The South Asian Human Rights Documentation Centre has joined issue with the Supreme Court in this recent EPW article. The comment is regarding the Supreme Court's anger at Teesta Setalvad forwarding letters written to the Special Investigation Team on the Gujarat killings to the Office of the UN High Commissioner for Human Rights. The Supreme Court had reportedly said that it will not tolerate 'foreign interference' in the riot cases.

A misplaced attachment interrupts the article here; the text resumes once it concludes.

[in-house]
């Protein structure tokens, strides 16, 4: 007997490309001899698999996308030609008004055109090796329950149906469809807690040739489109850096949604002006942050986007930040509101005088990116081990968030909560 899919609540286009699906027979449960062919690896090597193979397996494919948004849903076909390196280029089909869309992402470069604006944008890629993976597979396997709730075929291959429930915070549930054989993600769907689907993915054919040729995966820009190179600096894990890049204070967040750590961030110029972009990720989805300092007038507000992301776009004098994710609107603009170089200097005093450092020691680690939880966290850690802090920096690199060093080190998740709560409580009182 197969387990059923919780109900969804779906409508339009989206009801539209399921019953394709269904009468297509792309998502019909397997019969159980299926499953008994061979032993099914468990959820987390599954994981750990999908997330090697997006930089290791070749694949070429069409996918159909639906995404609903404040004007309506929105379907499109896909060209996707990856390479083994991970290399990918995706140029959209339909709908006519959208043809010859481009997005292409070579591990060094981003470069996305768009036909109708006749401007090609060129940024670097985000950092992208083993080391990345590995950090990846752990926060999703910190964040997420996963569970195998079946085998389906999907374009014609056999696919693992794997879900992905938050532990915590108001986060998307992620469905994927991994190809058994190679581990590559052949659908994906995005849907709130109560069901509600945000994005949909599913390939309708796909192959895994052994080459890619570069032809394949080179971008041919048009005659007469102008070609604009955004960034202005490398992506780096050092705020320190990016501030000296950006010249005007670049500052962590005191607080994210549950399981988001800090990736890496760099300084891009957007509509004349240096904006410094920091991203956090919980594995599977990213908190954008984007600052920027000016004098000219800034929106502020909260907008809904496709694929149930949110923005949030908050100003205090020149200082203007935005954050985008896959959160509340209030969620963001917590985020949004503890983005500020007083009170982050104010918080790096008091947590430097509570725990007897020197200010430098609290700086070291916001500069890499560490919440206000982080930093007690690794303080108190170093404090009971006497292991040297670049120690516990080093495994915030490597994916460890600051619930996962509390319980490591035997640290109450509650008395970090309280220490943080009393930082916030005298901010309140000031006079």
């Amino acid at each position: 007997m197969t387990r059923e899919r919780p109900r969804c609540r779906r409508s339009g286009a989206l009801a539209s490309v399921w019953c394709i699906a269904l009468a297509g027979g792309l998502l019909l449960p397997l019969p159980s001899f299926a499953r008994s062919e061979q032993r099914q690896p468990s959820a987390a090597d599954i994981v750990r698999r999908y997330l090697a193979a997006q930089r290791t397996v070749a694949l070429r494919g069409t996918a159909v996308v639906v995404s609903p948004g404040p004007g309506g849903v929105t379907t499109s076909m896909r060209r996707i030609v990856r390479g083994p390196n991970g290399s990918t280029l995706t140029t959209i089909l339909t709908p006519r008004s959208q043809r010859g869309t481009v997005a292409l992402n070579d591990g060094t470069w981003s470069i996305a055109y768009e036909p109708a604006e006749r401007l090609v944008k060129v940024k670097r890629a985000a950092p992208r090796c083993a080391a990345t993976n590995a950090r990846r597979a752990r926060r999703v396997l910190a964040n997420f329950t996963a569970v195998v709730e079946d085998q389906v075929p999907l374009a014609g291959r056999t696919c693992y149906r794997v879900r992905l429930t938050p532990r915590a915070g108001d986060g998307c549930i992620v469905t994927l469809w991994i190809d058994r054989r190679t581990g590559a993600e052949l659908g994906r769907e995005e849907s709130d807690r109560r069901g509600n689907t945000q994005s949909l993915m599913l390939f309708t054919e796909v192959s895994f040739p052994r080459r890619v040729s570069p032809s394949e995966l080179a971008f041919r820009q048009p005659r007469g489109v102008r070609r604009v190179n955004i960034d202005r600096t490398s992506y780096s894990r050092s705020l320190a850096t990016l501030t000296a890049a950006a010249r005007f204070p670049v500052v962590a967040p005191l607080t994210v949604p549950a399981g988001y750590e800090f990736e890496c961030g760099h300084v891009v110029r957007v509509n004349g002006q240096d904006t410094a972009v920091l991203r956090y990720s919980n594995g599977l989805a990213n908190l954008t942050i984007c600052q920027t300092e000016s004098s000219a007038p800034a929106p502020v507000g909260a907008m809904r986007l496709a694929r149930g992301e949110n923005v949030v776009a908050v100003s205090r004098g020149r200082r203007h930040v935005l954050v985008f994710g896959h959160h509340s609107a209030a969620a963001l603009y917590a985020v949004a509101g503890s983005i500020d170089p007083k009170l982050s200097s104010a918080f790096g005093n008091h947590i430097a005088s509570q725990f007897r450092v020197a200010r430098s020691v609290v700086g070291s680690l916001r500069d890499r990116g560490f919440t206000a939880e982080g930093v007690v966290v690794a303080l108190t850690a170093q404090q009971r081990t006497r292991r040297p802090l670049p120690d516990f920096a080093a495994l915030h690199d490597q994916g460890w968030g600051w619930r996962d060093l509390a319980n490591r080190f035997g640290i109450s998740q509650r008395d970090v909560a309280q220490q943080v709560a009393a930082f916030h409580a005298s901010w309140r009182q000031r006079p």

The SAHRDC's rejoinder is welcome. International law obligations have been voluntarily assumed by India, and as a branch of the State, the Supreme Court has an obligation to enforce them. There is a strange touchiness in all organs of the Indian state when an international body takes up any investigative role in a matter relating to human rights. India has refused to sign any optional protocol to human rights conventions (or the Rome Treaty establishing the International Criminal Court) which have international enforcement mechanisms that go beyond mere reporting by the state. Unsurprisingly, a similar touchiness is not visible in trade or intellectual property matters. So the state worries about international enforcement of human rights norms but not trade norms - this cherry-picking makes the postcolonial narrative which highlights the divide between the global North and the global South look like an excuse to avoid human rights scrutiny rather than a principled opposition to an unequal global order. Especially at a time when India is actively seeking greater role in the international order, it must recognise that a position of Indian exceptionalism to international human rights scrutiny will become increasingly untenable.